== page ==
In such cases, a triple co-axial catheter system may be able to stably advance the tip of microcatheter more distally (Fig. 6). This catheter system consists of a small microcatheter with a 1.6 or 1.9-Fr non-tapered tip inserted into a large microcatheter with a large inner diameter of 2.7 Fr (high-flow type) into a 4- or 5-Fr parent catheter, as the so-called “tri-axial catheter technique.” The insertion of the microcatheter with the tri-axial catheter system enables stable catheter insertion into vessels with strong bending and tortuosity. Shimohira et al53 reported the initial results of using this catheter system for conventional TACE in HCCs. They reported that 30 patients with HCCs underwent TACE using this catheter system, and the level of embolization was sub-segmental TACE in 26.7% (8/30), more sub-sub-segmental TACE in 43.3% (13/30), and more distal TACE in 23.3% (7/30). Shimohira et al53 reported that they were able to insert the catheter more distally than the embolization site, where TACE was performed using a conventional microcatheter. When arteries are tortuous, or when a microcatheter has to be advanced via collateral pathways, sagging of the microcatheter may occur, and consideration of using this tri-axial catheter system may be an option (Fig. 6).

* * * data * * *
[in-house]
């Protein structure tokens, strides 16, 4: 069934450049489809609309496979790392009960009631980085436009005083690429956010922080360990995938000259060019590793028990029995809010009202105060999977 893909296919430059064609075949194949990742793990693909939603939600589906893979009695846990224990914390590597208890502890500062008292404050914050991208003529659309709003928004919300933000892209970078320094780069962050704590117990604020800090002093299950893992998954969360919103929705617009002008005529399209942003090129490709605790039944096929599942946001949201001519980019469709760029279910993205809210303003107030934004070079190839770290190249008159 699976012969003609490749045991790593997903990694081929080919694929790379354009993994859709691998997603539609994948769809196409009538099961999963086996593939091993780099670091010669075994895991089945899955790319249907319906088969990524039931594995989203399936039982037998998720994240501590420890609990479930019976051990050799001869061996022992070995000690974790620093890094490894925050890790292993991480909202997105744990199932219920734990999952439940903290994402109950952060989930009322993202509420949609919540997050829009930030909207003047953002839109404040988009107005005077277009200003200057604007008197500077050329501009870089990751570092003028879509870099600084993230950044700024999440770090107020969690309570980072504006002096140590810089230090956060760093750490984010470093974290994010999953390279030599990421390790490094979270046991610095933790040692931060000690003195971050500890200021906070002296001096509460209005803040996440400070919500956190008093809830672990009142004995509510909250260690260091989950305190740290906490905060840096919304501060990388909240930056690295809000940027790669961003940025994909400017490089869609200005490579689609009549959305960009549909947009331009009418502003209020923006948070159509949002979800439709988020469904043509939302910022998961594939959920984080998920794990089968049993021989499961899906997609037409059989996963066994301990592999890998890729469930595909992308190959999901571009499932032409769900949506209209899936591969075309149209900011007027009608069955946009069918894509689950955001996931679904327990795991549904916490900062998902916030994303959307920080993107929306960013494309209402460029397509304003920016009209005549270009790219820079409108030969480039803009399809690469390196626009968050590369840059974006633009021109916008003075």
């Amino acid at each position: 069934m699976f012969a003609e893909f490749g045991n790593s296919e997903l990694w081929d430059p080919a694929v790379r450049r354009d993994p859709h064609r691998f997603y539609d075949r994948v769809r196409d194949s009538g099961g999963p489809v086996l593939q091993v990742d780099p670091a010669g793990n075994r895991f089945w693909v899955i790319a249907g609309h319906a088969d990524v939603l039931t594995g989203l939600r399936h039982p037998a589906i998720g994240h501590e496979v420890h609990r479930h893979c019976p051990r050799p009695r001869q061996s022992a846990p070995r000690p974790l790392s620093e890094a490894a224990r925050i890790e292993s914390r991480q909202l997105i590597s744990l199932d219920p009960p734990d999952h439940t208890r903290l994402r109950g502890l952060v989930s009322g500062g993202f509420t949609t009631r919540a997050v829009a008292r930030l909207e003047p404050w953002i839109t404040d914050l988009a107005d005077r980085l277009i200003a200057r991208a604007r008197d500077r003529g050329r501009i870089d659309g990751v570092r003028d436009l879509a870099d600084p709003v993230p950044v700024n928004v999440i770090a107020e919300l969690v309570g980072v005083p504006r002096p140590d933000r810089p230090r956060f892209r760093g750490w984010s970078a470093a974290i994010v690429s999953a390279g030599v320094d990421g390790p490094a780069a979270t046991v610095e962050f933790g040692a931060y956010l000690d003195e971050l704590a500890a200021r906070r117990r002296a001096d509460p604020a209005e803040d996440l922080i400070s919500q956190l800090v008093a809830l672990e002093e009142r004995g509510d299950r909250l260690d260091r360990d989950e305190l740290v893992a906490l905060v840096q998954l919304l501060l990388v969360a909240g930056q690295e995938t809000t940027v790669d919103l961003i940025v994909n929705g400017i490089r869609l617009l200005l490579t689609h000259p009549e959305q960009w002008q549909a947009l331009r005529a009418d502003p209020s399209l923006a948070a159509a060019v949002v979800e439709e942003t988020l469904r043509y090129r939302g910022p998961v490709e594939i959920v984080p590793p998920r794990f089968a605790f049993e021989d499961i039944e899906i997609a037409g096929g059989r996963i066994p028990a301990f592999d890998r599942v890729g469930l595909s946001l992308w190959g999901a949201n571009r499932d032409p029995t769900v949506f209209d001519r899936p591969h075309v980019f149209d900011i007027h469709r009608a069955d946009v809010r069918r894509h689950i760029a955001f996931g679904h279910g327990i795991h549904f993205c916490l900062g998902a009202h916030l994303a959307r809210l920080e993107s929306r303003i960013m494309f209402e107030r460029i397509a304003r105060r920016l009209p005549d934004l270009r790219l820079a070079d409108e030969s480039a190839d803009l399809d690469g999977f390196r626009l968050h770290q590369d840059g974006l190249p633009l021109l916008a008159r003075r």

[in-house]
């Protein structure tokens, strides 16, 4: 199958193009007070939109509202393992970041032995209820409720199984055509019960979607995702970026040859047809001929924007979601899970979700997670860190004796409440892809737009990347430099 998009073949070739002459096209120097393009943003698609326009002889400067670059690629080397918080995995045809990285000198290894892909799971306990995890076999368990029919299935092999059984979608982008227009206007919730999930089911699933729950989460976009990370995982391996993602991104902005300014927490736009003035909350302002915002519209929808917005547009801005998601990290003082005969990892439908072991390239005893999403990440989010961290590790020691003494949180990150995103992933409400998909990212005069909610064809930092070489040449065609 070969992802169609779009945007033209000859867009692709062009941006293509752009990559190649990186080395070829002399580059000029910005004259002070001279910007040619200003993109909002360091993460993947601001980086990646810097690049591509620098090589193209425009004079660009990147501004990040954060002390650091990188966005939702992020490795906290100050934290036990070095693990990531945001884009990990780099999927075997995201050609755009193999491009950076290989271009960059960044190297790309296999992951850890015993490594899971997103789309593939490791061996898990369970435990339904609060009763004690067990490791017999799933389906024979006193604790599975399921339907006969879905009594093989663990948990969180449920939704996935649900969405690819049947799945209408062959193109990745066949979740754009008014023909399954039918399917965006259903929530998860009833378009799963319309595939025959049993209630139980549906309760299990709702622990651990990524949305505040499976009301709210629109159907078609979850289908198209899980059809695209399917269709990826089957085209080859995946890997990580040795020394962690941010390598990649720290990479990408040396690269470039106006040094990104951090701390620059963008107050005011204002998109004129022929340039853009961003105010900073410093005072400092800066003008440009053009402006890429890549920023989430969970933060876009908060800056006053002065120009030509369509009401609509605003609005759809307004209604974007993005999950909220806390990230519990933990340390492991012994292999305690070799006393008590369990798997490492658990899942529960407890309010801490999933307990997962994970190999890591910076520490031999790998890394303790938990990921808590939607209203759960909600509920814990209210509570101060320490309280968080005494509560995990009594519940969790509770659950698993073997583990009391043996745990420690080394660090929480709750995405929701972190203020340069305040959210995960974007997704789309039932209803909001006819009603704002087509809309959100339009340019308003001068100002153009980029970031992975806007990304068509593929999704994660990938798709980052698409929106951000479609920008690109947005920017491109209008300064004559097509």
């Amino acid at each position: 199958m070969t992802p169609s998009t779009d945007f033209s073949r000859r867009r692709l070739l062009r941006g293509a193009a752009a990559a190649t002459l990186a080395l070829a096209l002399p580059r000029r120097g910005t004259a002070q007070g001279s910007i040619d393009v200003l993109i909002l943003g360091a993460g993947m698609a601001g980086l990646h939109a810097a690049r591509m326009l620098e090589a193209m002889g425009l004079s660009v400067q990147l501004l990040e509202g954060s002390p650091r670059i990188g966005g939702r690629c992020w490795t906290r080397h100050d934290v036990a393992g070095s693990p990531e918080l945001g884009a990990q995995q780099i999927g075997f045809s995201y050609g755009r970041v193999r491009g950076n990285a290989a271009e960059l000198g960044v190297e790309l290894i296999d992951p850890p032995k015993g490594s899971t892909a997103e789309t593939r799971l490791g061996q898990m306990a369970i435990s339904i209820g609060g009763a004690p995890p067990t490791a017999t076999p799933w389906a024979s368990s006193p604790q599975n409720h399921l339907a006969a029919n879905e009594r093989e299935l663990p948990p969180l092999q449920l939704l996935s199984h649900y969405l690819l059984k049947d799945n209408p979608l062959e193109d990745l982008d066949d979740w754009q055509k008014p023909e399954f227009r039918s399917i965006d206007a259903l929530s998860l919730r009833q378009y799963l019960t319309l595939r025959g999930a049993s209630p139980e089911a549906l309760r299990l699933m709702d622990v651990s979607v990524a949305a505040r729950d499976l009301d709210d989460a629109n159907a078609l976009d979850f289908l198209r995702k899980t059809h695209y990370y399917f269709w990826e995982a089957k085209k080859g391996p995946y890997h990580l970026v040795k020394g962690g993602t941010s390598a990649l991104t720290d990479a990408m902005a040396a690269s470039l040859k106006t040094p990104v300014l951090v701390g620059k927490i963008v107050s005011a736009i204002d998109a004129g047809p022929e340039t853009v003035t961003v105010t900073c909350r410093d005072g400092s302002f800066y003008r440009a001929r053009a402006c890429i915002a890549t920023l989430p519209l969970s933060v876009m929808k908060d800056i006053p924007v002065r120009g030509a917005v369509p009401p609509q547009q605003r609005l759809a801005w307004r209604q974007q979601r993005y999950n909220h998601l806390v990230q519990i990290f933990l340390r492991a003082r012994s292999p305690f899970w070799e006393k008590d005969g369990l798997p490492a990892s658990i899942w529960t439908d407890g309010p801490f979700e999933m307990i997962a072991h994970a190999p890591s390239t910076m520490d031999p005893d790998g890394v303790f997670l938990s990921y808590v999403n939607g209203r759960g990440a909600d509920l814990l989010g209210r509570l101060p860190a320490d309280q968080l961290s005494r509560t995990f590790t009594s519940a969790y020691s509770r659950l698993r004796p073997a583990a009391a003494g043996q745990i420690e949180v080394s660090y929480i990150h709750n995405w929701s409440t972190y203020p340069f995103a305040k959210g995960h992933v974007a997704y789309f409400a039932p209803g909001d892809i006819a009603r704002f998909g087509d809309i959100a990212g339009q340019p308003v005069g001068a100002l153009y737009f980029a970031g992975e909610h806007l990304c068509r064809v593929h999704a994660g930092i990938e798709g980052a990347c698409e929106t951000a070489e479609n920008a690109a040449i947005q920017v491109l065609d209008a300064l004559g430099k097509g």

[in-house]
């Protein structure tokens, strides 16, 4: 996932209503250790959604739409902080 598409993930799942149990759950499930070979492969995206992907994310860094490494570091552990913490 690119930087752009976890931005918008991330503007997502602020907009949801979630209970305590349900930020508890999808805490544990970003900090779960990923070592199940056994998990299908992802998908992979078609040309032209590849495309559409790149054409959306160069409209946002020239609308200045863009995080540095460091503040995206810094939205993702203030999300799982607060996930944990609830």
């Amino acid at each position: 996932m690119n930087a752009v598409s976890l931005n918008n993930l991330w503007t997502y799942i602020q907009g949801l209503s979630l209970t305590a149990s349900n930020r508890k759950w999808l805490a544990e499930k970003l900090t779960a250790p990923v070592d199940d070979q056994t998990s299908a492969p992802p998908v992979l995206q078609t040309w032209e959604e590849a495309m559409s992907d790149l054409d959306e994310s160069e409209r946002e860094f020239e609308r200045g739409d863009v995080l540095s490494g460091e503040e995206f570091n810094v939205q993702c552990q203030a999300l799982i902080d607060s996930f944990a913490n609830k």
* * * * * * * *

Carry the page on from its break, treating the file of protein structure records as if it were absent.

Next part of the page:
Figure 6. A 81-year-old male presented with hepatocellular carcinoma (HCC) in caudate lobe treated by triaxial microcatheter system. (A) The distal portion of triaxial microctheter system consists of a non-tapered 1.9-Fr microcatheter (open white arrow), a 2.6–2.9 Fr high-flow microcatheter (white arrow), and a 4-Fr Catheter (black arrow). A 0.014 inch micro guide wire can be inserted into this catheter system (white arrow head). (B) The contrast enhanced computed tomography (CT) image in arterial phase showed 6cm enhancement of HCC at the caudate lobe (arrow). (C) An accumulation of contrast material injected from the tip of the 4Fr catheter at the origin of the celiac artery was depicted. (D) In superior mesenteric arteriography, left hepatic artery (white open arrowhead) from common hepatic artery (white arrowhead), and splenic artery (white open arrow) which branch from the celiac artery via the pancreatic arcade and collateral tract of the dorsal pancreatic artery (white arrow), are depicted from the origin of right hepatic artery. (E) The tip of the triaxial microcatheter system was advanced to A4 via the dorsal pancreatic artery arising from superior mesenteric artery to splenic artery and common hepatic artery. The tip of a non-tapered 1.9-Fr microcatheter was at the axis of A4 (white open arrow) and the tip of high-flow microcatheter was at the dorsal pancreatic artery (white arrow). (F) Contrast-enhanced CT images after treatment with 3 transarterial chemoinfusion (TAI) and 4 combined TAI and transarterial embolization showed shrinkage of HCC in the caudate lobe.